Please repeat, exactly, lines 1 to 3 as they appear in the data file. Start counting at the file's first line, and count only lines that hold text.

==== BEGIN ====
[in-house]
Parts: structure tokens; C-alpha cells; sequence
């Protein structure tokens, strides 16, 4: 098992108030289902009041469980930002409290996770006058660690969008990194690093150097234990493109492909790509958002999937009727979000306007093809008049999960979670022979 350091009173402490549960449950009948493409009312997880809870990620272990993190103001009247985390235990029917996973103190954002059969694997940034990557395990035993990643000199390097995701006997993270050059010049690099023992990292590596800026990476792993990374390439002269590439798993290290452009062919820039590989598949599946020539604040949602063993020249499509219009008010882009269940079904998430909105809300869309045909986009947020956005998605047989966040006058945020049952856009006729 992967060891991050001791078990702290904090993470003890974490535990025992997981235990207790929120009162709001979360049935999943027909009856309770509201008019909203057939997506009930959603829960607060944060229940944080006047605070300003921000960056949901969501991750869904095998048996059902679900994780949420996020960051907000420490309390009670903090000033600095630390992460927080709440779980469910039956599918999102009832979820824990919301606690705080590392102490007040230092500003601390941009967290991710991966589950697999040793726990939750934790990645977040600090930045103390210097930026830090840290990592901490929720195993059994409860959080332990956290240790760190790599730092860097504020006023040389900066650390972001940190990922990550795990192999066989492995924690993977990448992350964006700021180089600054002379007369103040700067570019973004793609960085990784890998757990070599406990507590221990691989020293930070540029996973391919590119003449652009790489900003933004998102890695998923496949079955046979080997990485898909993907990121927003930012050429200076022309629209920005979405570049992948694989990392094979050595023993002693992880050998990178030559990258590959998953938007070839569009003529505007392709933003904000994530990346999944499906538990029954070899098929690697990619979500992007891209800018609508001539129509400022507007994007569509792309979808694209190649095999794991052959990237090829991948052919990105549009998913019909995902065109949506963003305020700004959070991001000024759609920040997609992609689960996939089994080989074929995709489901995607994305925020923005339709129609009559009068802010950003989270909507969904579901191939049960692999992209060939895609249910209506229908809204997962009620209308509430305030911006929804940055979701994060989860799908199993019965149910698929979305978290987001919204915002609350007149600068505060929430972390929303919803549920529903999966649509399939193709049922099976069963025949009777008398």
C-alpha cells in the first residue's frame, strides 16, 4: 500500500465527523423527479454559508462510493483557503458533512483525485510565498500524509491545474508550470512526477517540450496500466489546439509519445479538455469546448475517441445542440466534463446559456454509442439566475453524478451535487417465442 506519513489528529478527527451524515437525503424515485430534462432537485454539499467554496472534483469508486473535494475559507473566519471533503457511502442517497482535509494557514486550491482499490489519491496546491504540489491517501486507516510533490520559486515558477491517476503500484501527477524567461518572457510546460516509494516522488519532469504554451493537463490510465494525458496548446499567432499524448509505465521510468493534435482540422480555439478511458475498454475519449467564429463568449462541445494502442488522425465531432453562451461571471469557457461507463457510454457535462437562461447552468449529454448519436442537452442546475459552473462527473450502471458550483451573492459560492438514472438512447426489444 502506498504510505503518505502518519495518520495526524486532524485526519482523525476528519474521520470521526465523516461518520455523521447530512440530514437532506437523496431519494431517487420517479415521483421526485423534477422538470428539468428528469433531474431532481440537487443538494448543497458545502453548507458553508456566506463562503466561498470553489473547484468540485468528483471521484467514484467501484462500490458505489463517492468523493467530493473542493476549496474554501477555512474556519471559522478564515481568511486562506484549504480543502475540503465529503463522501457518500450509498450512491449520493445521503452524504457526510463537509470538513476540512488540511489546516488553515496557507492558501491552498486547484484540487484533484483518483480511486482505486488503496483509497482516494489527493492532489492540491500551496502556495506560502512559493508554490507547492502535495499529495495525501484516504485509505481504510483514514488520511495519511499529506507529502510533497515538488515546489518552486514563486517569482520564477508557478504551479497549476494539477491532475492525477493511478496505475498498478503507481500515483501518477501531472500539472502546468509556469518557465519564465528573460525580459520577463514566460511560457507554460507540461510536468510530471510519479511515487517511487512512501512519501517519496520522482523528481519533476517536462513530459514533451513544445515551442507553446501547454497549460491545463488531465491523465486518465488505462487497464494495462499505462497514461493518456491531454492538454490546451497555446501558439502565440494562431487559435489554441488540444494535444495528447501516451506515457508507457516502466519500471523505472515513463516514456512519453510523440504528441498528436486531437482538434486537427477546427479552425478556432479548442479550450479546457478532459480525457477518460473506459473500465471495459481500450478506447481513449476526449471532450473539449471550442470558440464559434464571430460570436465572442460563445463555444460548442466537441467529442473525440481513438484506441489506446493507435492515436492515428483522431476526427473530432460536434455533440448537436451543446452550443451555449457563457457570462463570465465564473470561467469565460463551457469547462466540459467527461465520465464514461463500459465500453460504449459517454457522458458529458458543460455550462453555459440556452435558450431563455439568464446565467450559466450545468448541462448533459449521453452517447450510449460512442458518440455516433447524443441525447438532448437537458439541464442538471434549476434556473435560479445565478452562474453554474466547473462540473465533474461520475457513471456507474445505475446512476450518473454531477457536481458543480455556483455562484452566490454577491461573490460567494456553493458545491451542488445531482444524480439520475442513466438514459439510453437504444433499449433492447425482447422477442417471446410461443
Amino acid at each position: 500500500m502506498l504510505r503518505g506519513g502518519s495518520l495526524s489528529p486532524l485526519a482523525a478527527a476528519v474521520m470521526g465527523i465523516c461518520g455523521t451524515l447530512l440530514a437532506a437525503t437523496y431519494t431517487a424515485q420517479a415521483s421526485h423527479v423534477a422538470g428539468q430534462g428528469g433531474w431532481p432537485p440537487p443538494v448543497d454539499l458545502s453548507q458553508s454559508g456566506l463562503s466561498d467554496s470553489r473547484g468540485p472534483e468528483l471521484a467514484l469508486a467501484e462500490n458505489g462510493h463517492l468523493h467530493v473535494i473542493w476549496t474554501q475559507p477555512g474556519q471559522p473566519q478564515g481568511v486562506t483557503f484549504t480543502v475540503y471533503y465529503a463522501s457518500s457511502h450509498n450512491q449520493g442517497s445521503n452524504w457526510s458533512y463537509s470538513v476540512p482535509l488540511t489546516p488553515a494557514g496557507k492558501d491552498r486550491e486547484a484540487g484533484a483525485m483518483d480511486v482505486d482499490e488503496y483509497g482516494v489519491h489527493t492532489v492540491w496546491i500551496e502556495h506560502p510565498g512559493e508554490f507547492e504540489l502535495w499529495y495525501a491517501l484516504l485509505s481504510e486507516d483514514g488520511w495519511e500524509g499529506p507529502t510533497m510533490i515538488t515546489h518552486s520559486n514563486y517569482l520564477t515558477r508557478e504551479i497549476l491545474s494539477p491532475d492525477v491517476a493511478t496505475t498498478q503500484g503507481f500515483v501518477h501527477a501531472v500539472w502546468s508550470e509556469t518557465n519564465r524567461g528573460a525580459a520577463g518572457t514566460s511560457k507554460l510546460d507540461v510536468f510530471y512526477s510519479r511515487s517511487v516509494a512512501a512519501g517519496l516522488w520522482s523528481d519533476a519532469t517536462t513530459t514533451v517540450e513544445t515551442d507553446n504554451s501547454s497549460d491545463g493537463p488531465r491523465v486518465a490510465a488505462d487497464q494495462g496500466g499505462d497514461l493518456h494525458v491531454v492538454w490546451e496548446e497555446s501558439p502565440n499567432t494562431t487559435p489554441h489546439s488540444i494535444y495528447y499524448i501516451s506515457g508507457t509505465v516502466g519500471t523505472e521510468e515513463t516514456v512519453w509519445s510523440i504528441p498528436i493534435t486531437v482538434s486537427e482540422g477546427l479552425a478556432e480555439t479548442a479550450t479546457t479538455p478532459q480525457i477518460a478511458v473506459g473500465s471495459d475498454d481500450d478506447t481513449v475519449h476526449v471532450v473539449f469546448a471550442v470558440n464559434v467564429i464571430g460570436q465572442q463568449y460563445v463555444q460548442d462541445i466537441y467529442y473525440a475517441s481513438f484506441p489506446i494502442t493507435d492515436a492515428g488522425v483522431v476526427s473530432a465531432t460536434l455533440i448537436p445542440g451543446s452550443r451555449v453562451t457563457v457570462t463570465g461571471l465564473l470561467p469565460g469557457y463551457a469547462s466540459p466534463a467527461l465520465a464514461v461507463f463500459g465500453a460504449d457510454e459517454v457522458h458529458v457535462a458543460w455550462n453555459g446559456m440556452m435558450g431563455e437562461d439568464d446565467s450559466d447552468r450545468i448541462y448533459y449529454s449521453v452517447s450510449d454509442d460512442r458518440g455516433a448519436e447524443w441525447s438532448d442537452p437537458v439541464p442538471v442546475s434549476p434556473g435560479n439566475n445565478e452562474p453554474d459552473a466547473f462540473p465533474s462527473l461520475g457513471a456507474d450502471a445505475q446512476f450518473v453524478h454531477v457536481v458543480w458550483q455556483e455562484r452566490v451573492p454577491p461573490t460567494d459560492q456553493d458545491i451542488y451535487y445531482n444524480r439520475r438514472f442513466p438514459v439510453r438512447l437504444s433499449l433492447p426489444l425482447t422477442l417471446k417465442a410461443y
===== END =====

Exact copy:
[in-house]
Parts: structure tokens; C-alpha cells; sequence
């Protein structure tokens, strides 16, 4: 098992108030289902009041469980930002409290996770006058660690969008990194690093150097234990493109492909790509958002999937009727979000306007093809008049999960979670022979 350091009173402490549960449950009948493409009312997880809870990620272990993190103001009247985390235990029917996973103190954002059969694997940034990557395990035993990643000199390097995701006997993270050059010049690099023992990292590596800026990476792993990374390439002269590439798993290290452009062919820039590989598949599946020539604040949602063993020249499509219009008010882009269940079904998430909105809300869309045909986009947020956005998605047989966040006058945020049952856009006729 992967060891991050001791078990702290904090993470003890974490535990025992997981235990207790929120009162709001979360049935999943027909009856309770509201008019909203057939997506009930959603829960607060944060229940944080006047605070300003921000960056949901969501991750869904095998048996059902679900994780949420996020960051907000420490309390009670903090000033600095630390992460927080709440779980469910039956599918999102009832979820824990919301606690705080590392102490007040230092500003601390941009967290991710991966589950697999040793726990939750934790990645977040600090930045103390210097930026830090840290990592901490929720195993059994409860959080332990956290240790760190790599730092860097504020006023040389900066650390972001940190990922990550795990192999066989492995924690993977990448992350964006700021180089600054002379007369103040700067570019973004793609960085990784890998757990070599406990507590221990691989020293930070540029996973391919590119003449652009790489900003933004998102890695998923496949079955046979080997990485898909993907990121927003930012050429200076022309629209920005979405570049992948694989990392094979050595023993002693992880050998990178030559990258590959998953938007070839569009003529505007392709933003904000994530990346999944499906538990029954070899098929690697990619979500992007891209800018609508001539129509400022507007994007569509792309979808694209190649095999794991052959990237090829991948052919990105549009998913019909995902065109949506963003305020700004959070991001000024759609920040997609992609689960996939089994080989074929995709489901995607994305925020923005339709129609009559009068802010950003989270909507969904579901191939049960692999992209060939895609249910209506229908809204997962009620209308509430305030911006929804940055979701994060989860799908199993019965149910698929979305978290987001919204915002609350007149600068505060929430972390929303919803549920529903999966649509399939193709049922099976069963025949009777008398």